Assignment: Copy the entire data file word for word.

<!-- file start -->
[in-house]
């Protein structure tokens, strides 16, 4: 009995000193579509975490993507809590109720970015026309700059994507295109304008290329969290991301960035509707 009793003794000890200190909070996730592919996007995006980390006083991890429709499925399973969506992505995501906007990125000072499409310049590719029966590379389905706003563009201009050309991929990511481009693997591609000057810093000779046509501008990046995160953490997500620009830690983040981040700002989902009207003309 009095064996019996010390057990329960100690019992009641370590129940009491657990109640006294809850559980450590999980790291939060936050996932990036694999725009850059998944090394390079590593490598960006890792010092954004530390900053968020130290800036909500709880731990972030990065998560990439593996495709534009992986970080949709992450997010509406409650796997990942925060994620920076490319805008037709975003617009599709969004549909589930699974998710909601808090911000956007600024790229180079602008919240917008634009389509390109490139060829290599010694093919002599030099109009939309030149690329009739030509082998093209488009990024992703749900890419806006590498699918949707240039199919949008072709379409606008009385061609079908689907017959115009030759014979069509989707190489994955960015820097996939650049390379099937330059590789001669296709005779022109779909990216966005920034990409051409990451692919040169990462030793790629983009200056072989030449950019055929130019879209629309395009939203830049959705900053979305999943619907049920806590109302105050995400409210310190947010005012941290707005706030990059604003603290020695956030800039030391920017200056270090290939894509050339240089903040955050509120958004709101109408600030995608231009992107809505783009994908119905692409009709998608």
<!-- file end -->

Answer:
[in-house]
């Protein structure tokens, strides 16, 4: 009995000193579509975490993507809590109720970015026309700059994507295109304008290329969290991301960035509707 009793003794000890200190909070996730592919996007995006980390006083991890429709499925399973969506992505995501906007990125000072499409310049590719029966590379389905706003563009201009050309991929990511481009693997591609000057810093000779046509501008990046995160953490997500620009830690983040981040700002989902009207003309 009095064996019996010390057990329960100690019992009641370590129940009491657990109640006294809850559980450590999980790291939060936050996932990036694999725009850059998944090394390079590593490598960006890792010092954004530390900053968020130290800036909500709880731990972030990065998560990439593996495709534009992986970080949709992450997010509406409650796997990942925060994620920076490319805008037709975003617009599709969004549909589930699974998710909601808090911000956007600024790229180079602008919240917008634009389509390109490139060829290599010694093919002599030099109009939309030149690329009739030509082998093209488009990024992703749900890419806006590498699918949707240039199919949008072709379409606008009385061609079908689907017959115009030759014979069509989707190489994955960015820097996939650049390379099937330059590789001669296709005779022109779909990216966005920034990409051409990451692919040169990462030793790629983009200056072989030449950019055929130019879209629309395009939203830049959705900053979305999943619907049920806590109302105050995400409210310190947010005012941290707005706030990059604003603290020695956030800039030391920017200056270090290939894509050339240089903040955050509120958004709101109408600030995608231009992107809505783009994908119905692409009709998608």